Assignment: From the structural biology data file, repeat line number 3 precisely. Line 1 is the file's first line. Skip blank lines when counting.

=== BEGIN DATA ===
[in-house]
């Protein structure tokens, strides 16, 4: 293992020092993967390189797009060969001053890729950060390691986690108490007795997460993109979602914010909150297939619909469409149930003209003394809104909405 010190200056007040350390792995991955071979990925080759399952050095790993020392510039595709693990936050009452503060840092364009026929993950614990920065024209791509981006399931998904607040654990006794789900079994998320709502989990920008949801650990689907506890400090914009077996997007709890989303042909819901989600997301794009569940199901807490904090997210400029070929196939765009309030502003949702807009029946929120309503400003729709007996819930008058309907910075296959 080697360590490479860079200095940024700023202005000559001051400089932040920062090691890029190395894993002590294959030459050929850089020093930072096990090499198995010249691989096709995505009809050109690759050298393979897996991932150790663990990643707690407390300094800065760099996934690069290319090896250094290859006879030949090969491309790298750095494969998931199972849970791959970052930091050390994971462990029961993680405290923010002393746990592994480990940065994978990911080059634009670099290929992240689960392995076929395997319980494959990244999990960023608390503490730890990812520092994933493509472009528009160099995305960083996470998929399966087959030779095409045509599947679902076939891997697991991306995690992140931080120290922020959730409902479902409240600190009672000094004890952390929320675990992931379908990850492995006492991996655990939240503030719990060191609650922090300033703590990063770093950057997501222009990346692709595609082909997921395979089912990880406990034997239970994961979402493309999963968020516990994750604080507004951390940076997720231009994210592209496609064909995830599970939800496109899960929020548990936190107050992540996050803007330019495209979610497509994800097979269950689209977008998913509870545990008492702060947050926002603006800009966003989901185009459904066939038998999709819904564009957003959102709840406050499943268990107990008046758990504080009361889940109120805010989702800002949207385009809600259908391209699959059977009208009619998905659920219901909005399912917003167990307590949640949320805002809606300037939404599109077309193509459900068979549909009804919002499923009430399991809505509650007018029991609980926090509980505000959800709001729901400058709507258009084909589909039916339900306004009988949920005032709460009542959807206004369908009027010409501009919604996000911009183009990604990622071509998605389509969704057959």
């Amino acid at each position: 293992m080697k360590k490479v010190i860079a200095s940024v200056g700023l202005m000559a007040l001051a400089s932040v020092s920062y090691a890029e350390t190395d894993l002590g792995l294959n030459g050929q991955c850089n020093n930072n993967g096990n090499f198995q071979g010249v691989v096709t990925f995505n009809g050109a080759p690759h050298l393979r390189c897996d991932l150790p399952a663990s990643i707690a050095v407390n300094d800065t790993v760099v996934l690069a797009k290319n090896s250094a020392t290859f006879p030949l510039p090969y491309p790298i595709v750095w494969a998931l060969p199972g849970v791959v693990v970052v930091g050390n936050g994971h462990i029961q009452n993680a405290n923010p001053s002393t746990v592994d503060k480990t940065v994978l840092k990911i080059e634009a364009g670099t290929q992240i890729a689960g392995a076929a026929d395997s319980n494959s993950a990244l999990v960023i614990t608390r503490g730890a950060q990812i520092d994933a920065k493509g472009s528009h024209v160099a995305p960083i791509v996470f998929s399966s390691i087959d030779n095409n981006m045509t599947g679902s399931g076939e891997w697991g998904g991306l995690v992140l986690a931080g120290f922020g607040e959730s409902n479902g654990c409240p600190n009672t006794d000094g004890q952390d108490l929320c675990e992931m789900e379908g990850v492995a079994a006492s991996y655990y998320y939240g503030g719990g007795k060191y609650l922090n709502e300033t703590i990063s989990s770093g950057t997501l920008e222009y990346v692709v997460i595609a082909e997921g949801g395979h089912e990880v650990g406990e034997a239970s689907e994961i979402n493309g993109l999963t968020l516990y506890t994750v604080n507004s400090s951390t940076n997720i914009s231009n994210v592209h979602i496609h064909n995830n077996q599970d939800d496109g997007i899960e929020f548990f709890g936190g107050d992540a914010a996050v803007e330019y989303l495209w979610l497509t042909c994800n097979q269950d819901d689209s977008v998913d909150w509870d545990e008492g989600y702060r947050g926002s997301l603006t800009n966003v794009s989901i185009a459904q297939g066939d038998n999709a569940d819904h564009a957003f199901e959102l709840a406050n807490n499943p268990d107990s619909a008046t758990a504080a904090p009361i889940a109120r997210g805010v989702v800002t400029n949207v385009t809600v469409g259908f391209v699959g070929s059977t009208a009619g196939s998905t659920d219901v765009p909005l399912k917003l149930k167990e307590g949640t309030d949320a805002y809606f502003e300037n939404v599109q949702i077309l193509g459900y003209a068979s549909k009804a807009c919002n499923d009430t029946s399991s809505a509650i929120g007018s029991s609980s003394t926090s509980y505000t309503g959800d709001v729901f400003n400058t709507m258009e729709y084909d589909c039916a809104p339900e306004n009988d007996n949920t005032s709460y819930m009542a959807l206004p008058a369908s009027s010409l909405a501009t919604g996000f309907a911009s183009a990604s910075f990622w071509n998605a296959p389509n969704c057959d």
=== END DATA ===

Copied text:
């Amino acid at each position: 293992m080697k360590k490479v010190i860079a200095s940024v200056g700023l202005m000559a007040l001051a400089s932040v020092s920062y090691a890029e350390t190395d894993l002590g792995l294959n030459g050929q991955c850089n020093n930072n993967g096990n090499f198995q071979g010249v691989v096709t990925f995505n009809g050109a080759p690759h050298l393979r390189c897996d991932l150790p399952a663990s990643i707690a050095v407390n300094d800065t790993v760099v996934l690069a797009k290319n090896s250094a020392t290859f006879p030949l510039p090969y491309p790298i595709v750095w494969a998931l060969p199972g849970v791959v693990v970052v930091g050390n936050g994971h462990i029961q009452n993680a405290n923010p001053s002393t746990v592994d503060k480990t940065v994978l840092k990911i080059e634009a364009g670099t290929q992240i890729a689960g392995a076929a026929d395997s319980n494959s993950a990244l999990v960023i614990t608390r503490g730890a950060q990812i520092d994933a920065k493509g472009s528009h024209v160099a995305p960083i791509v996470f998929s399966s390691i087959d030779n095409n981006m045509t599947g679902s399931g076939e891997w697991g998904g991306l995690v992140l986690a931080g120290f922020g607040e959730s409902n479902g654990c409240p600190n009672t006794d000094g004890q952390d108490l929320c675990e992931m789900e379908g990850v492995a079994a006492s991996y655990y998320y939240g503030g719990g007795k060191y609650l922090n709502e300033t703590i990063s989990s770093g950057t997501l920008e222009y990346v692709v997460i595609a082909e997921g949801g395979h089912e990880v650990g406990e034997a239970s689907e994961i979402n493309g993109l999963t968020l516990y506890t994750v604080n507004s400090s951390t940076n997720i914009s231009n994210v592209h979602i496609h064909n995830n077996q599970d939800d496109g997007i899960e929020f548990f709890g936190g107050d992540a914010a996050v803007e330019y989303l495209w979610l497509t042909c994800n097979q269950d819901d689209s977008v998913d909150w509870d545990e008492g989600y702060r947050g926002s997301l603006t800009n966003v794009s989901i185009a459904q297939g066939d038998n999709a569940d819904h564009a957003f199901e959102l709840a406050n807490n499943p268990d107990s619909a008046t758990a504080a904090p009361i889940a109120r997210g805010v989702v800002t400029n949207v385009t809600v469409g259908f391209v699959g070929s059977t009208a009619g196939s998905t659920d219901v765009p909005l399912k917003l149930k167990e307590g949640t309030d949320a805002y809606f502003e300037n939404v599109q949702i077309l193509g459900y003209a068979s549909k009804a807009c919002n499923d009430t029946s399991s809505a509650i929120g007018s029991s609980s003394t926090s509980y505000t309503g959800d709001v729901f400003n400058t709507m258009e729709y084909d589909c039916a809104p339900e306004n009988d007996n949920t005032s709460y819930m009542a959807l206004p008058a369908s009027s010409l909405a501009t919604g996000f309907a911009s183009a990604s910075f990622w071509n998605a296959p389509n969704c057959d």